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I developed tp a few years ago. It was so bad it seemed like I couldn't come to full draw or hardly aim without jerking/flinching during my release. I tried all kinds of shooting variations to get back on track-clickers, shooting at blank bales, shooting at very close distances, just drawing my bow and holding on target. For myself nothing worked. I bought a release after someone else had mentioned that it helped them. For about 3 months I shot only with a release. With my finger off the trigger I was finally able to settled down and concentrate on drawing, holding, and taking deliberate aim before I shot. After several months I started to slowly to integrate my glove/tab back into shooting. All I can say is that shooting with the release helped me tremendously. I still occasionally use the release to keep me on track. My thought is that by being able to slow down the shooting process with the release, your brain starts to 'relearn' what the process should be like. When switching back to your glove or tab, the relearned processed has been reinforced and is easier to perform. Like I said, it worked for me, give it a try.
Posts: 648 | From: east ky | Registered: Apr 2003  |  IP: Logged | Report this post to a Moderator
dnovo
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I had target panic for quite a few years. Bad on targets and worse on live game. I think it's like alcoholism in that you never completely get rid of it, you learn to control it.
I tried a few things and finally beat it through sheer stubbornness. I would draw to anchor and the first few times of involuntarily releasing, I just held on. I flinched like hell but it didn't take too long to not release immediately. From there I went on to learning to control other parts of my shot and aiming sequence. I will admit I still have some form issues but at least I can now shoot under control most of the time.

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Compton

Posts: 1580 | From: Imperial, MO | Registered: Jul 2005  |  IP: Logged | Report this post to a Moderator
Bowguy67
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A release is not going to help unless you use a maybe strictly tension style release but this is for compounds. I'm an archery instructor and have seen lots shoot in my classes. There is no easy cure imo.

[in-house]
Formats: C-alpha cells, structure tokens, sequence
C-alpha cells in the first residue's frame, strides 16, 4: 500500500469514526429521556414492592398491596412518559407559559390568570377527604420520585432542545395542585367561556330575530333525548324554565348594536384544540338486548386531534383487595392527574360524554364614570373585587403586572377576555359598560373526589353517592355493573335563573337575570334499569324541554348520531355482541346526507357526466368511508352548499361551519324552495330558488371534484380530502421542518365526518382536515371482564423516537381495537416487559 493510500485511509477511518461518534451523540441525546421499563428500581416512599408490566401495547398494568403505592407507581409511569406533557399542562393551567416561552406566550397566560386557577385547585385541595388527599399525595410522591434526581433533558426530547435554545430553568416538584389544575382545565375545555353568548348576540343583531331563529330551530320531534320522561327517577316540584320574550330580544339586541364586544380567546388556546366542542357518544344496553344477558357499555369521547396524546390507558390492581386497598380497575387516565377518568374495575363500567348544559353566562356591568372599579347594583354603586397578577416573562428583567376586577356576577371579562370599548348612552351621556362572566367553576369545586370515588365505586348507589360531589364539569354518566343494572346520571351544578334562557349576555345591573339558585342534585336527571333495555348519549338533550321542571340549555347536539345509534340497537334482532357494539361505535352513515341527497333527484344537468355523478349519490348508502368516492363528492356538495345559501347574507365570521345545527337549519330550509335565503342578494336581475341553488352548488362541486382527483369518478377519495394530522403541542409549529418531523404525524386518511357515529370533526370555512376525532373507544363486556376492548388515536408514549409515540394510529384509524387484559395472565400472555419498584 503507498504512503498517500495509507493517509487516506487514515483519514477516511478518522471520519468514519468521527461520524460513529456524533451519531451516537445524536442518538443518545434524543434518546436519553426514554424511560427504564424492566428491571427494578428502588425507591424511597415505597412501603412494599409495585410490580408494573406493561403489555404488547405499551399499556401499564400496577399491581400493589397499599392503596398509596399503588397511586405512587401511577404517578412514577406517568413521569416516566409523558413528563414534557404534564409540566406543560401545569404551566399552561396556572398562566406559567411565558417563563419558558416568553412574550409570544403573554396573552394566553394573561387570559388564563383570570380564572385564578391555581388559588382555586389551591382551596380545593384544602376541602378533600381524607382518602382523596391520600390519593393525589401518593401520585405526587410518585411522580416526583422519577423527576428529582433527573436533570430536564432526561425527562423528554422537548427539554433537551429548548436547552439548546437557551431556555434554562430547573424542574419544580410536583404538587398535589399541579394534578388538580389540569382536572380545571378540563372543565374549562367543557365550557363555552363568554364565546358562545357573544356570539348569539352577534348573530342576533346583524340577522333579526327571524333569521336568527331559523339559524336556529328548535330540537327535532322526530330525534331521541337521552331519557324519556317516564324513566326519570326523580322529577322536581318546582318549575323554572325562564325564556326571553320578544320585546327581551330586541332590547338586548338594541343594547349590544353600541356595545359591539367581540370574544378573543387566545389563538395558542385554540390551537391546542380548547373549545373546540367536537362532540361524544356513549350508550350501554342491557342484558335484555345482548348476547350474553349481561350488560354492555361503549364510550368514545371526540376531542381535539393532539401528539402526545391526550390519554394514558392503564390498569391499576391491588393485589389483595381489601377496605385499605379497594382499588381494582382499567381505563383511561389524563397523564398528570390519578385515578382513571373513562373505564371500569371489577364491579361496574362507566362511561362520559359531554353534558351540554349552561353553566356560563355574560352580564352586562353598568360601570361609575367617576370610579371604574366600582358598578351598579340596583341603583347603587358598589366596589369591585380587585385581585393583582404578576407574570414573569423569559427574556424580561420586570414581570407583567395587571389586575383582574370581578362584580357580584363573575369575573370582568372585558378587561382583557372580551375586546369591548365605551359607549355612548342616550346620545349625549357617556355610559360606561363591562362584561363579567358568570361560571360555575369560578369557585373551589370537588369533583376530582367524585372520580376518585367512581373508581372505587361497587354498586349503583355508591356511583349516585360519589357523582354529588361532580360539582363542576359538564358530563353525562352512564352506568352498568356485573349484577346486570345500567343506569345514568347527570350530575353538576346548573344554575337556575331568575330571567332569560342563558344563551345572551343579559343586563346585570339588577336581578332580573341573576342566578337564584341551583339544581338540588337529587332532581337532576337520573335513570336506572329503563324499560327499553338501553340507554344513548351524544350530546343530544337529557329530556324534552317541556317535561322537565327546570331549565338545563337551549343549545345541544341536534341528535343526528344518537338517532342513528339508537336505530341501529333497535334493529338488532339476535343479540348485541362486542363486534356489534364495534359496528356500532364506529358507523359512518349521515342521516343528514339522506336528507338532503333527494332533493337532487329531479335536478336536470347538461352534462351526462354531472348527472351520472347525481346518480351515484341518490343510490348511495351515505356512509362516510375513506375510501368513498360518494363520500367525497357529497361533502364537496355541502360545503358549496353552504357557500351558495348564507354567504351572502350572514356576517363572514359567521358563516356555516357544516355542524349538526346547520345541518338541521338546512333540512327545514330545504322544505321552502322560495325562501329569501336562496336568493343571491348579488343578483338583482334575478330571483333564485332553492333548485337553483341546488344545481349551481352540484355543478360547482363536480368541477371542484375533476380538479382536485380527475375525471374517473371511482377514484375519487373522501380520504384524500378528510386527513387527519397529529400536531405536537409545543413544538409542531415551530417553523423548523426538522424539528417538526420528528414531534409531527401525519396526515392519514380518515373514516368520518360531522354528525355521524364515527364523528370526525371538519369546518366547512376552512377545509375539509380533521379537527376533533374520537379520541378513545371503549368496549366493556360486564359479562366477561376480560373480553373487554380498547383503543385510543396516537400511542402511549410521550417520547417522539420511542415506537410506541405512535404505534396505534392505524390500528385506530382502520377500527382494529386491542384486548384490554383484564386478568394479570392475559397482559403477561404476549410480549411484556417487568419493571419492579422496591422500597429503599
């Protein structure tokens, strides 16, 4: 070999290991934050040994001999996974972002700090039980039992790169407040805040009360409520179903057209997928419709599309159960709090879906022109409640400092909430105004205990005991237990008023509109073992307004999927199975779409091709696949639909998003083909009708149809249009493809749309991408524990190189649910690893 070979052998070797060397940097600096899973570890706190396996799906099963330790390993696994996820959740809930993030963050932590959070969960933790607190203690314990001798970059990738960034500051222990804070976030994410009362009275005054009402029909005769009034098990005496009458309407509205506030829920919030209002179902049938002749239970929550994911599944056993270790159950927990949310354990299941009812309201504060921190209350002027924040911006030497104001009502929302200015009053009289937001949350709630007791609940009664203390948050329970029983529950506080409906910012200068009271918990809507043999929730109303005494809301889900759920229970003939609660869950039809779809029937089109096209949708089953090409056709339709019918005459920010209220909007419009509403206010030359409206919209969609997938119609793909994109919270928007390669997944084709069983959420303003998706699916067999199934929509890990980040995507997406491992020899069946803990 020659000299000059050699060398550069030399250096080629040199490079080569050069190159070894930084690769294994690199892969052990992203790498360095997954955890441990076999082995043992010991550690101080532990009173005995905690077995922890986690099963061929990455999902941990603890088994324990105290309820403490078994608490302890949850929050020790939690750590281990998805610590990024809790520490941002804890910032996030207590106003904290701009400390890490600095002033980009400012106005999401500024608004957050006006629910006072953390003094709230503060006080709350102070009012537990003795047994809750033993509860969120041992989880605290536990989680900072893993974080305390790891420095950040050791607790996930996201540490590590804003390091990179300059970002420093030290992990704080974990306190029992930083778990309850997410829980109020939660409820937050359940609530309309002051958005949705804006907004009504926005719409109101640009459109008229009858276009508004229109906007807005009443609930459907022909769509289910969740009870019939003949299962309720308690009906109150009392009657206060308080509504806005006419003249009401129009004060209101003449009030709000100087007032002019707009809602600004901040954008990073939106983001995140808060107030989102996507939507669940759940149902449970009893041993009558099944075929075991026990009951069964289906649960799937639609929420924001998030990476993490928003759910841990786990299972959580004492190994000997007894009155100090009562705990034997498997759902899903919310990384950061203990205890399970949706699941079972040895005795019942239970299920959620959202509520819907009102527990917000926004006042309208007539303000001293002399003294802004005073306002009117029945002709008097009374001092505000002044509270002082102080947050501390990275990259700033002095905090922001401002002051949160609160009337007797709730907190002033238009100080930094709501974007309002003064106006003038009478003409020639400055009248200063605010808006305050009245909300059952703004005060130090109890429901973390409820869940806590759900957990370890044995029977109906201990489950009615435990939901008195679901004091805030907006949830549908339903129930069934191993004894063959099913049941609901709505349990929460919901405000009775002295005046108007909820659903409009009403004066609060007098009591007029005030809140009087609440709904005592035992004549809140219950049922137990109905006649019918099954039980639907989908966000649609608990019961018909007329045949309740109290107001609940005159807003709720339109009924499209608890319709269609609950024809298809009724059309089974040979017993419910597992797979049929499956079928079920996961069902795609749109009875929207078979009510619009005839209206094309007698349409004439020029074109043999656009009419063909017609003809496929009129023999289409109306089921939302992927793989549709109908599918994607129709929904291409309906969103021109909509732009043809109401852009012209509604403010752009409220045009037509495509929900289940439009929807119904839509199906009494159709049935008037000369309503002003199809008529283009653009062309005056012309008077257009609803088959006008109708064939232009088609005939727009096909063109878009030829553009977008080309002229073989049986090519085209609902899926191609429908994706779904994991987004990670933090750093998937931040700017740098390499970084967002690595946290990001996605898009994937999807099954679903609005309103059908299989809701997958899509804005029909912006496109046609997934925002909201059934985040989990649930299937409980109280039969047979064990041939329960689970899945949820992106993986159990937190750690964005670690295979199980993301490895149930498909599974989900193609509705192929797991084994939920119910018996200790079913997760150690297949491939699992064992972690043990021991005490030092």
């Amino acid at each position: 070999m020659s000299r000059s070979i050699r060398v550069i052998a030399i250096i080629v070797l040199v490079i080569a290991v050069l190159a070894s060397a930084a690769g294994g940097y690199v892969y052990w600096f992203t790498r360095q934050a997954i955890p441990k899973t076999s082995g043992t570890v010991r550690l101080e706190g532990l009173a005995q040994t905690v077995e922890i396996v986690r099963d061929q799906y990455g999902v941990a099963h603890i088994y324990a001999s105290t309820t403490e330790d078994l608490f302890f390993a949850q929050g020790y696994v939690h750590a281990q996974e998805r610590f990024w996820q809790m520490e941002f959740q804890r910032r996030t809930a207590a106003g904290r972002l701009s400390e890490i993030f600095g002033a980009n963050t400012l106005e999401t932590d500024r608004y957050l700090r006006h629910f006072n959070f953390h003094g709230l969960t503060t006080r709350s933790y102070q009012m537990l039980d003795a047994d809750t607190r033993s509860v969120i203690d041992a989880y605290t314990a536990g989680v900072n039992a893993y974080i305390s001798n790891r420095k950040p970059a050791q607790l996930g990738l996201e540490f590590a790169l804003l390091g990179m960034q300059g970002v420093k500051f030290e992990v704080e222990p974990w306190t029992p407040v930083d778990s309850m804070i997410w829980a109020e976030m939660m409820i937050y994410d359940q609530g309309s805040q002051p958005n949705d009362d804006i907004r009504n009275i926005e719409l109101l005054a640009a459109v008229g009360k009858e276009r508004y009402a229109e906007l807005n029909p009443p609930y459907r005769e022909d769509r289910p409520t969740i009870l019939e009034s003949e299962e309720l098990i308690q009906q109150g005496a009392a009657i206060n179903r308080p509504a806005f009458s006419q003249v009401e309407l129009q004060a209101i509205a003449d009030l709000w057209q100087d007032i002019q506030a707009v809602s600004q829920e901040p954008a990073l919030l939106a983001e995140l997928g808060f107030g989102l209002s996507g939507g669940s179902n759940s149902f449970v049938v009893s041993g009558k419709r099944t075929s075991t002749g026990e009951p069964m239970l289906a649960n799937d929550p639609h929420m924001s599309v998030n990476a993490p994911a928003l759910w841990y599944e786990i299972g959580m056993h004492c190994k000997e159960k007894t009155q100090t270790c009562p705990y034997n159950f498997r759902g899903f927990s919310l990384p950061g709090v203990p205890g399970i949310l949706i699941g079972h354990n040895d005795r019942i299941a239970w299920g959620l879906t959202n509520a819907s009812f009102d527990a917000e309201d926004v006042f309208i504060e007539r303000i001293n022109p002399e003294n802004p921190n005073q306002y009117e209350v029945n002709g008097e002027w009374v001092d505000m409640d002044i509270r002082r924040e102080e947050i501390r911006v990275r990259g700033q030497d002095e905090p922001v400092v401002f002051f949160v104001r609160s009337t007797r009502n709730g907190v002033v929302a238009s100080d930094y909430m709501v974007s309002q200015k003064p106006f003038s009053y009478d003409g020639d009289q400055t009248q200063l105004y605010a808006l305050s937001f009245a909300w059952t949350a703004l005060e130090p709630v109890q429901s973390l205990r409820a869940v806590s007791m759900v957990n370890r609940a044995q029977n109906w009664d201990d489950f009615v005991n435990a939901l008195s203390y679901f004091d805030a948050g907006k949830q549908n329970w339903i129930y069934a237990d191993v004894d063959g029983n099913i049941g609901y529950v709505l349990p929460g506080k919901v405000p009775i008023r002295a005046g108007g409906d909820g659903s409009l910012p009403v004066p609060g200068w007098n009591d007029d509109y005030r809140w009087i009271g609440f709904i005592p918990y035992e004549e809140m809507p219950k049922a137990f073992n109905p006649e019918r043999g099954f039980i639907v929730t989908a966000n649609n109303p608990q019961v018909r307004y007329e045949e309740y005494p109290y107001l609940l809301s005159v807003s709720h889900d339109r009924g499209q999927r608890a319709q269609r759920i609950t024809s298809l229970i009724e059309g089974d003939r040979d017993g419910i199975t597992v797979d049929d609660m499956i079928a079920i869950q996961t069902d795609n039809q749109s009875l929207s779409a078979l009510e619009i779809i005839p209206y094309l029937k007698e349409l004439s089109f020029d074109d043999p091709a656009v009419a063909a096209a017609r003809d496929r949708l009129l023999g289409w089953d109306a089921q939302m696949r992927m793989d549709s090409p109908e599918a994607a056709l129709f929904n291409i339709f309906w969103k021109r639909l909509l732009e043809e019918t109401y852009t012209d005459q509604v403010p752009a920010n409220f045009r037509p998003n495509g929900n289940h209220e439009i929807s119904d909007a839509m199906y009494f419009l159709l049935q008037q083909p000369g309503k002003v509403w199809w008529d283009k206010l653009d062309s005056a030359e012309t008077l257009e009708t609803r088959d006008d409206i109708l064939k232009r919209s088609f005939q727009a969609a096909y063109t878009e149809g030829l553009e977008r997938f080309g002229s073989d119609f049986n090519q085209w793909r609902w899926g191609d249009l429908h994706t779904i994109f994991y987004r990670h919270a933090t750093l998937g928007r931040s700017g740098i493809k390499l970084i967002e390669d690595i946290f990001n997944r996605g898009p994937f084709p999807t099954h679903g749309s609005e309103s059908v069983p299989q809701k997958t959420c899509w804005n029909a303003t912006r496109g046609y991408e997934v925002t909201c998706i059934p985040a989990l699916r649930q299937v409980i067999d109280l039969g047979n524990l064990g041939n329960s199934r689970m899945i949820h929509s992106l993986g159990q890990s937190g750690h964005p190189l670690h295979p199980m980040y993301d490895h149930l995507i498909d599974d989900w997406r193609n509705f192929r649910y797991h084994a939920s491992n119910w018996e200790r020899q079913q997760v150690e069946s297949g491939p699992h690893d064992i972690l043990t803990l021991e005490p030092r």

You need to reprogram your brain. I'd use just form practice(string bow) to accomplish this. Leave the real bow aside.
With no arrow there is no pressure so no flinching, pushing, plucking, etc. if we were talking compound no more punching the trigger. Compounds have dif methods used too but we're traditional so I'll address that.
The reason many guys fail is kinda complex.
They have uncle John show them how to shoot and he has issues or can't foresee future problems.
Then we practice this bad form til the issue gets extreme. Want it fixed by taking a pill or some instant fix. There is none.
Put the bow aside, practice on a string bow than start up real close, still practicing a string bow.
Use long range, slow cures that have a chance at working. Very often an archer sees improvement and wants to just shoot again. It Starts all over. What's the options here?
Take time to reprogram? Continue with these issues until you quit? Keep chasin your tail or help yourself. This never starts instant, not gonna fix instant either. If you want help or are unfamiliar w a string bow feel free to ask

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Red Beastmaster
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I am no help when it comes to releases. I took one shot with one and knew it wasn't for me.

The TP I had in the mid 80's came from shooting competively with a compound. The "strive for excellence/fear of failure" can be a crippling thing for an archer.

When I started shooting traditional bows it all went away. Shooting for fun and random roving cured me. I never keep score. No stress, no TP.

Good luck!

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There is no great fun, satisfaction, or joy derived from doing something that's easy. Coach John Wooden

Posts: 1745 | From: Meyersdale, Pennsylvania | Registered: Apr 2003  |  IP: Logged | Report this post to a Moderator
Etter
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Yeesh. Just tried it. That definitely wont help. Guess it's back to the constant battle. It's getting harder and harder to remember when archery was fun instead of work.
Posts: 446 | From: Georgia | Registered: Dec 2010  |  IP: Logged | Report this post to a Moderator
Pat B